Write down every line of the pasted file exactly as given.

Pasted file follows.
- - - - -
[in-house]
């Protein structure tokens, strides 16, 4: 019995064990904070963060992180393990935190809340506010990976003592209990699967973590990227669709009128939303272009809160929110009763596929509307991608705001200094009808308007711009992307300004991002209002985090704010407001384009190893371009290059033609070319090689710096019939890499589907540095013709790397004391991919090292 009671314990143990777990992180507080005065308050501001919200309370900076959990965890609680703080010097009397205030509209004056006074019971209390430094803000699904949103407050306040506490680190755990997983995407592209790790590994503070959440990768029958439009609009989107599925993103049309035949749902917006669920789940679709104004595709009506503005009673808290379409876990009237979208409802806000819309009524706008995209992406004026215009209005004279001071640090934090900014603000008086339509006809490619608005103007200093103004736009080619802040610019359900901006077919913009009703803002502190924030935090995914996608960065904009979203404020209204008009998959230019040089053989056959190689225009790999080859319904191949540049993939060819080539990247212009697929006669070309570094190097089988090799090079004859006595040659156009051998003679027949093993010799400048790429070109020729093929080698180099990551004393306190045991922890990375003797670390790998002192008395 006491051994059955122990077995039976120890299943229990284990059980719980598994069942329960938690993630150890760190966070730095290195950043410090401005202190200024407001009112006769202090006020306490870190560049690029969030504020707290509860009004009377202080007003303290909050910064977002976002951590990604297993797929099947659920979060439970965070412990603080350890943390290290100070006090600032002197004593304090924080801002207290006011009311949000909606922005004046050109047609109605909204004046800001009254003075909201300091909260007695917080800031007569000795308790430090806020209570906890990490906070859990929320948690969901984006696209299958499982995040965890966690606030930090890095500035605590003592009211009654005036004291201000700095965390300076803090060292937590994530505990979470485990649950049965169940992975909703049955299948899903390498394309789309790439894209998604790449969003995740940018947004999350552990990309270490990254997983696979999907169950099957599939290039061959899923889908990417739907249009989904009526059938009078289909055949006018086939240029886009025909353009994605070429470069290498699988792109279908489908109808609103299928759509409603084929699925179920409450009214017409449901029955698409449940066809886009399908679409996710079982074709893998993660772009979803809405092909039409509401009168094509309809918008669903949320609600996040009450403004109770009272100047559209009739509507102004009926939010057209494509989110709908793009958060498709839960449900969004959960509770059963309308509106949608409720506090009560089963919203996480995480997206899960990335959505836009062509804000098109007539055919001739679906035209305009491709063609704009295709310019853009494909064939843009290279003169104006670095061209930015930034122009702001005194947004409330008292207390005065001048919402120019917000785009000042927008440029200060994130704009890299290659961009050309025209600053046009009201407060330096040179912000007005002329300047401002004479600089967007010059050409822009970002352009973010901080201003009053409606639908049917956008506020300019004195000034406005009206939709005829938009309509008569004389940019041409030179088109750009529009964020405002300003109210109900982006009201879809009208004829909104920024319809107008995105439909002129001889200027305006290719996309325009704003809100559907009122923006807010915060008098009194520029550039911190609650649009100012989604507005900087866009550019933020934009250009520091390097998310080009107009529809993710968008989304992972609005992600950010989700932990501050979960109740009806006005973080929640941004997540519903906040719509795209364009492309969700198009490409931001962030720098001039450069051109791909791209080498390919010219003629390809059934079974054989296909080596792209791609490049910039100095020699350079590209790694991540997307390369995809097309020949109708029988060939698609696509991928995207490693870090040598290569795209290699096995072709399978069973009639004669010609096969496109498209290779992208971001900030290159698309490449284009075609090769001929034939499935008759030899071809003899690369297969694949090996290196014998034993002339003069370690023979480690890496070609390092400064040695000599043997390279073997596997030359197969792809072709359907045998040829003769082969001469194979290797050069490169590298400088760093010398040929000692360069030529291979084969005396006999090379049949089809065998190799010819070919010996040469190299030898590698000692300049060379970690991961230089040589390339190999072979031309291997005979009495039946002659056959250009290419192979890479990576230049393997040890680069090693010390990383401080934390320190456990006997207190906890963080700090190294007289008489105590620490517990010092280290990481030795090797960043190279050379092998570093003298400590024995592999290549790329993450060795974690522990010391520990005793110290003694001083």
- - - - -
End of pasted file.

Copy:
[in-house]
């Protein structure tokens, strides 16, 4: 019995064990904070963060992180393990935190809340506010990976003592209990699967973590990227669709009128939303272009809160929110009763596929509307991608705001200094009808308007711009992307300004991002209002985090704010407001384009190893371009290059033609070319090689710096019939890499589907540095013709790397004391991919090292 009671314990143990777990992180507080005065308050501001919200309370900076959990965890609680703080010097009397205030509209004056006074019971209390430094803000699904949103407050306040506490680190755990997983995407592209790790590994503070959440990768029958439009609009989107599925993103049309035949749902917006669920789940679709104004595709009506503005009673808290379409876990009237979208409802806000819309009524706008995209992406004026215009209005004279001071640090934090900014603000008086339509006809490619608005103007200093103004736009080619802040610019359900901006077919913009009703803002502190924030935090995914996608960065904009979203404020209204008009998959230019040089053989056959190689225009790999080859319904191949540049993939060819080539990247212009697929006669070309570094190097089988090799090079004859006595040659156009051998003679027949093993010799400048790429070109020729093929080698180099990551004393306190045991922890990375003797670390790998002192008395 006491051994059955122990077995039976120890299943229990284990059980719980598994069942329960938690993630150890760190966070730095290195950043410090401005202190200024407001009112006769202090006020306490870190560049690029969030504020707290509860009004009377202080007003303290909050910064977002976002951590990604297993797929099947659920979060439970965070412990603080350890943390290290100070006090600032002197004593304090924080801002207290006011009311949000909606922005004046050109047609109605909204004046800001009254003075909201300091909260007695917080800031007569000795308790430090806020209570906890990490906070859990929320948690969901984006696209299958499982995040965890966690606030930090890095500035605590003592009211009654005036004291201000700095965390300076803090060292937590994530505990979470485990649950049965169940992975909703049955299948899903390498394309789309790439894209998604790449969003995740940018947004999350552990990309270490990254997983696979999907169950099957599939290039061959899923889908990417739907249009989904009526059938009078289909055949006018086939240029886009025909353009994605070429470069290498699988792109279908489908109808609103299928759509409603084929699925179920409450009214017409449901029955698409449940066809886009399908679409996710079982074709893998993660772009979803809405092909039409509401009168094509309809918008669903949320609600996040009450403004109770009272100047559209009739509507102004009926939010057209494509989110709908793009958060498709839960449900969004959960509770059963309308509106949608409720506090009560089963919203996480995480997206899960990335959505836009062509804000098109007539055919001739679906035209305009491709063609704009295709310019853009494909064939843009290279003169104006670095061209930015930034122009702001005194947004409330008292207390005065001048919402120019917000785009000042927008440029200060994130704009890299290659961009050309025209600053046009009201407060330096040179912000007005002329300047401002004479600089967007010059050409822009970002352009973010901080201003009053409606639908049917956008506020300019004195000034406005009206939709005829938009309509008569004389940019041409030179088109750009529009964020405002300003109210109900982006009201879809009208004829909104920024319809107008995105439909002129001889200027305006290719996309325009704003809100559907009122923006807010915060008098009194520029550039911190609650649009100012989604507005900087866009550019933020934009250009520091390097998310080009107009529809993710968008989304992972609005992600950010989700932990501050979960109740009806006005973080929640941004997540519903906040719509795209364009492309969700198009490409931001962030720098001039450069051109791909791209080498390919010219003629390809059934079974054989296909080596792209791609490049910039100095020699350079590209790694991540997307390369995809097309020949109708029988060939698609696509991928995207490693870090040598290569795209290699096995072709399978069973009639004669010609096969496109498209290779992208971001900030290159698309490449284009075609090769001929034939499935008759030899071809003899690369297969694949090996290196014998034993002339003069370690023979480690890496070609390092400064040695000599043997390279073997596997030359197969792809072709359907045998040829003769082969001469194979290797050069490169590298400088760093010398040929000692360069030529291979084969005396006999090379049949089809065998190799010819070919010996040469190299030898590698000692300049060379970690991961230089040589390339190999072979031309291997005979009495039946002659056959250009290419192979890479990576230049393997040890680069090693010390990383401080934390320190456990006997207190906890963080700090190294007289008489105590620490517990010092280290990481030795090797960043190279050379092998570093003298400590024995592999290549790329993450060795974690522990010391520990005793110290003694001083």